As you may know Go 1.11 includes opt-in feature for versioned modules. Before go modules Gophers used dependency managers like
glide, but with go modules you don’t need a 3rd-party manager as they are included into standard
Also modules allow for the deprecation of the GOPATH, which was a blocker for some newcomers in Go.
In this video I am going to demonstrate how to enable go modules for your program and then package it with Docker. And you will see how easy it is.
Create a project
Let’s create simple http server which will use logrus package for logging.
As I said before go modules is an opt-in feature, which can be enabled by setting environment variable
2 new files have been created in our folder: go.mod and go.sum.
Now if we run
go build it will download deoendencies and build a binary:
go build ./httpserver
Package with Docker
Let’s create a simple Dockerfile for our server.
docker build -t httpserver . docker run -p 8080:8080 httpserver
Cache go modules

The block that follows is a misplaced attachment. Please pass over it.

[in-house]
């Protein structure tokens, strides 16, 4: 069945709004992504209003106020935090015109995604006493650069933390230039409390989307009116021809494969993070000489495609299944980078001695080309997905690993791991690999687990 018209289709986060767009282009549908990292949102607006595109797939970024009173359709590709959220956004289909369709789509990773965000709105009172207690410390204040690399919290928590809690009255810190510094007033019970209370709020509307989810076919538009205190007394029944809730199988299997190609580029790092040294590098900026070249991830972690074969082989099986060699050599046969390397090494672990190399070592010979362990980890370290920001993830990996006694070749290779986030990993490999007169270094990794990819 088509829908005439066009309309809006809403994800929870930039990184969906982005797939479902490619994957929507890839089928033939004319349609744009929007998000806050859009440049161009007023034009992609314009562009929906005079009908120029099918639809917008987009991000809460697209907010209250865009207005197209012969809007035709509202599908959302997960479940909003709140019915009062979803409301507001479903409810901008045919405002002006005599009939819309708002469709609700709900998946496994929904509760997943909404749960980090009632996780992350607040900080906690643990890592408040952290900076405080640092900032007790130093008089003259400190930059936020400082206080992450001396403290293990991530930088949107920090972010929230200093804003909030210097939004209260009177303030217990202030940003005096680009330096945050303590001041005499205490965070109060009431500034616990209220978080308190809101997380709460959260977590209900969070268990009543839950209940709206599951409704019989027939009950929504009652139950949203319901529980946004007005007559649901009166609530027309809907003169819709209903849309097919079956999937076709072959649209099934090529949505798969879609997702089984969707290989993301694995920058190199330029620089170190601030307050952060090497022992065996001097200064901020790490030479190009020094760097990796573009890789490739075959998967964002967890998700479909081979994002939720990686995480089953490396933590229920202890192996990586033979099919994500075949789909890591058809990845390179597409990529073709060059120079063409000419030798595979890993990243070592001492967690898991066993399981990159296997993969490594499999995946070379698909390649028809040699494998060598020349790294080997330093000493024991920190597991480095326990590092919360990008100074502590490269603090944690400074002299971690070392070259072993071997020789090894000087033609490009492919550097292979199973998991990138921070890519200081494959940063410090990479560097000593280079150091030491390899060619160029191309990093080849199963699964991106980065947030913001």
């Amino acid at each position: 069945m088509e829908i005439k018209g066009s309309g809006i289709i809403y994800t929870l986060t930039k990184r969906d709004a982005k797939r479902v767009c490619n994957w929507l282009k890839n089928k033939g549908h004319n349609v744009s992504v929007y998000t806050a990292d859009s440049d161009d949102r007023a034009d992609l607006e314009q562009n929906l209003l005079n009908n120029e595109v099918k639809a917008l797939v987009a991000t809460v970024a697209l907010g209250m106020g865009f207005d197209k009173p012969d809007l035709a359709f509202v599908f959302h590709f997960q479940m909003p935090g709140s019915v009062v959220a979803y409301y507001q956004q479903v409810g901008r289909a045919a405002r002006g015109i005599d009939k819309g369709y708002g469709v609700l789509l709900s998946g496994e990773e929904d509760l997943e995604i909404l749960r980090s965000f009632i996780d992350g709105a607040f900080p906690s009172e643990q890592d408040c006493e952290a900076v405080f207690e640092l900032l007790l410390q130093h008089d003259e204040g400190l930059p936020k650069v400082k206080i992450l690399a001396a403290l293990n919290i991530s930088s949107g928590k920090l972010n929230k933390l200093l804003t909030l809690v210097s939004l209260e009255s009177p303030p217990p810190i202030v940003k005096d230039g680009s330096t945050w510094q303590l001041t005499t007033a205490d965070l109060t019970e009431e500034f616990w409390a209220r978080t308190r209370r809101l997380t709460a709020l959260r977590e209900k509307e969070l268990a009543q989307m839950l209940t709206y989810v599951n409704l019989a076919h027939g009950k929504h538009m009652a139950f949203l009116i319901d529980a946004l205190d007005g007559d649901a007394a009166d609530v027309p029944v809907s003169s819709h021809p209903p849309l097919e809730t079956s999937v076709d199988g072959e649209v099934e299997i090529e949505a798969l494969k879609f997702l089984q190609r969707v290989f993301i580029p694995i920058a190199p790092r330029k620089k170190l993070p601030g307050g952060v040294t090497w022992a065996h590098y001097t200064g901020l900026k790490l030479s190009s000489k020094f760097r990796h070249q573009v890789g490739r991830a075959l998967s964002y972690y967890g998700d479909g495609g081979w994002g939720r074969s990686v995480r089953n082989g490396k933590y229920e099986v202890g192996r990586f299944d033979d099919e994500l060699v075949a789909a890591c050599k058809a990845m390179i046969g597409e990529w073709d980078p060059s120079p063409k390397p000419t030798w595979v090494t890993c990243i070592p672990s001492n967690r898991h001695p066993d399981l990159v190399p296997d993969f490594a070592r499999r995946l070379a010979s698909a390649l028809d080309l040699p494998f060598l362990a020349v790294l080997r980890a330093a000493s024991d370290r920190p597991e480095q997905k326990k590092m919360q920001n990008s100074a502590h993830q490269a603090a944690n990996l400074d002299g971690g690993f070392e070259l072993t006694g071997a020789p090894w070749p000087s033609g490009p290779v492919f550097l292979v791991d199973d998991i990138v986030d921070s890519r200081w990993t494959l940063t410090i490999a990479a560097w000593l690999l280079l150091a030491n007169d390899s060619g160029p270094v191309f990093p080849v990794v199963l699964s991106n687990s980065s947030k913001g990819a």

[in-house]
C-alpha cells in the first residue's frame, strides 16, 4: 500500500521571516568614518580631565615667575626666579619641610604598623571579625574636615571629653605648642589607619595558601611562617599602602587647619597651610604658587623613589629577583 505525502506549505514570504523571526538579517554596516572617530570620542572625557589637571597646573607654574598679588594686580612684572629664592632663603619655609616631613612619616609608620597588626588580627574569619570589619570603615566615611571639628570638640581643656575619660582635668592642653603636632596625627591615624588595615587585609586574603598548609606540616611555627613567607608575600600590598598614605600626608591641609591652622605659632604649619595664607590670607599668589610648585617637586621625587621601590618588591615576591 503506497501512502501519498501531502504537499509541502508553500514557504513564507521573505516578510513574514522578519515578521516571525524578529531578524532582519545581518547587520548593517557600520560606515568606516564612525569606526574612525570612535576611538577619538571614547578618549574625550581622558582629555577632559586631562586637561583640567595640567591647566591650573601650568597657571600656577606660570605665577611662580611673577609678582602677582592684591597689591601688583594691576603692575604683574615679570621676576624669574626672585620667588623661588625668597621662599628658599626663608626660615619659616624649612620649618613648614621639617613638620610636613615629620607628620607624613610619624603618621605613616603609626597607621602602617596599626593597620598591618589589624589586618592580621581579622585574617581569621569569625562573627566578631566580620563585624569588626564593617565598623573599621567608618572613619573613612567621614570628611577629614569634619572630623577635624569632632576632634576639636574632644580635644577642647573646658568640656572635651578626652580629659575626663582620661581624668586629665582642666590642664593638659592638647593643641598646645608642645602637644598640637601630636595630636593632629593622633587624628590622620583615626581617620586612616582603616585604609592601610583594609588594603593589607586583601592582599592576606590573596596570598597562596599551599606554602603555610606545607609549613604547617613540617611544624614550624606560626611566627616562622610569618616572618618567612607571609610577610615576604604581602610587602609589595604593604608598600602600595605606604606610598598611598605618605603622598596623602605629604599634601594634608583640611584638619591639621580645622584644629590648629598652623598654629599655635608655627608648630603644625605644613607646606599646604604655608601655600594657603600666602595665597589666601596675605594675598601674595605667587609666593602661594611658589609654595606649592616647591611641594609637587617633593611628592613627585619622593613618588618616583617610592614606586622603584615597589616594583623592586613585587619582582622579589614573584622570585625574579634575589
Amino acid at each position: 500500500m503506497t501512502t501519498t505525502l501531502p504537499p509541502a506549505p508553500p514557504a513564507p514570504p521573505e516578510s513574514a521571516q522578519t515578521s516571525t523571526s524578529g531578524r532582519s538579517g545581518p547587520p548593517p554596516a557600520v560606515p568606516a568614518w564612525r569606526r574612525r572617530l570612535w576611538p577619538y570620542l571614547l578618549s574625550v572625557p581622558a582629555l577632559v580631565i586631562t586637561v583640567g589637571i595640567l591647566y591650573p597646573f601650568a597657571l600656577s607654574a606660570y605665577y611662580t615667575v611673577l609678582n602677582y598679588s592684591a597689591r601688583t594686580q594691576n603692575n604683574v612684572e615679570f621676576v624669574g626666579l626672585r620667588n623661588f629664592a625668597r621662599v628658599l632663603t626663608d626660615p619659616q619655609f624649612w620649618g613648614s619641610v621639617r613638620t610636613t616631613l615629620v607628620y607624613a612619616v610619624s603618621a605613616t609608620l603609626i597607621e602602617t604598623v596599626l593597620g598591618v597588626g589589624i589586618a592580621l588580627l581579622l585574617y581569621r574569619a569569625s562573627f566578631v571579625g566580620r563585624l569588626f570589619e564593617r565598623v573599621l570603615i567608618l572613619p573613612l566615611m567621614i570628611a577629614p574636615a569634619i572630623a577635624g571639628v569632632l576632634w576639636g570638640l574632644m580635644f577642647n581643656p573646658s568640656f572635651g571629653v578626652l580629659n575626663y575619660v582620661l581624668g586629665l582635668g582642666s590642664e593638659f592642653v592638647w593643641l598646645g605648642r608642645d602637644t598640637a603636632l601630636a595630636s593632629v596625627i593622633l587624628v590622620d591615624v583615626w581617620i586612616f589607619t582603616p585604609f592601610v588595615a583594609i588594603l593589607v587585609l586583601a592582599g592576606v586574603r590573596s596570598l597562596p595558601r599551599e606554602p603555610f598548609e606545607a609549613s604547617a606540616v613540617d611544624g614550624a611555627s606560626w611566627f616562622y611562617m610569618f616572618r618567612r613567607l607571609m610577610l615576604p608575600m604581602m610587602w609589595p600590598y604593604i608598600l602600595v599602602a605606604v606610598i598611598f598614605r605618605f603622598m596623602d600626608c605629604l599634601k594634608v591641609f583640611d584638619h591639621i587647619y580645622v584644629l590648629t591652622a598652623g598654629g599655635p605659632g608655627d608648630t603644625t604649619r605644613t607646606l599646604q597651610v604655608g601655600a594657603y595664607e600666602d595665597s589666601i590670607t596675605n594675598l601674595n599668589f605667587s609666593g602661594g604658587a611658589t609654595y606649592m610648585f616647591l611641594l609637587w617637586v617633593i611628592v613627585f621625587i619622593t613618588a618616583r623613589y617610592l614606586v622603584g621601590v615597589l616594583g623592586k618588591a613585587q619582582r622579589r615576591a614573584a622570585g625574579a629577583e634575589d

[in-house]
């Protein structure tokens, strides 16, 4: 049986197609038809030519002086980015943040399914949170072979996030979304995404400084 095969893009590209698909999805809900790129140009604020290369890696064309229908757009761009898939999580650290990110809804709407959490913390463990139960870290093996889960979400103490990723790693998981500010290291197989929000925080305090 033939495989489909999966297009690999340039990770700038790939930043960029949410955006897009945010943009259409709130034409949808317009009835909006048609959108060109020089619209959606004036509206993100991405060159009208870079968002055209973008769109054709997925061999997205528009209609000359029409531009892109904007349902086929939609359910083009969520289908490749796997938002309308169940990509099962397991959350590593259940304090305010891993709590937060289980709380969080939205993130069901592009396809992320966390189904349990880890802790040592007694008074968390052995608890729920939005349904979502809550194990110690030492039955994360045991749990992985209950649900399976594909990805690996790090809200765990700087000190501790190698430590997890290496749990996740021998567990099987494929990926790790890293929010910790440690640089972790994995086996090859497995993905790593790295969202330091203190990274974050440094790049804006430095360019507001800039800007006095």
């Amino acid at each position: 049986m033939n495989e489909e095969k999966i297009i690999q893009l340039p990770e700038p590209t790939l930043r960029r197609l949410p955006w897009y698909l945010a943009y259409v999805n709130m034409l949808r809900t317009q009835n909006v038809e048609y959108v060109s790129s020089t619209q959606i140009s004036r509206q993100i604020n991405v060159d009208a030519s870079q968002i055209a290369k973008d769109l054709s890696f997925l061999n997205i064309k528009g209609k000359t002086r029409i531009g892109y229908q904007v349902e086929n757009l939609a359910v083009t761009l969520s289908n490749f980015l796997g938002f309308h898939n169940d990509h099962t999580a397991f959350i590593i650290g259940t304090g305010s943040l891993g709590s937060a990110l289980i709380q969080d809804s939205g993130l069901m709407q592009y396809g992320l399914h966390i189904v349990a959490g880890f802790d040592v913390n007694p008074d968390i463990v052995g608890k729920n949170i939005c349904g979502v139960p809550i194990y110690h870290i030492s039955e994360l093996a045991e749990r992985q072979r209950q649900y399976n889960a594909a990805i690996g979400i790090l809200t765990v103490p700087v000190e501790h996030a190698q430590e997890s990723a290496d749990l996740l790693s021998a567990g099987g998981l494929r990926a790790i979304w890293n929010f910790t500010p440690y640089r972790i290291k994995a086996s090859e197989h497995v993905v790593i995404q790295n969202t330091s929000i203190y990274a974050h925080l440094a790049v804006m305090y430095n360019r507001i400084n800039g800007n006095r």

As you can see
go build downloads our dependencies. But what is not good here is that it will do it every time we build an image. And imagine if your project have a lot of dependencies, it will slow down your build process. Let’s change something in main.go file and run build again.
To fix this we can use
go mod download which will download dependencies first. But we should re-run it if our go.mod / go.sum files have been changed.
We can do it by copying go.mod / go.sum files into docker first, then run
go mod download, then copy all other files and run
One more thing I like to do with my Dockerfiles is to use multi-stage build to reduce the size of final image. To run our server we only need a binary file, we don’t need the go installed, so inside one Dockerfile we can build program first using
golang image, and then copy only a binary from it to scratch.
So I think go modules is a nice feature, and you definitely should try it, I use it in all my services I write. Of course it needs some improvements, but it works well in practice.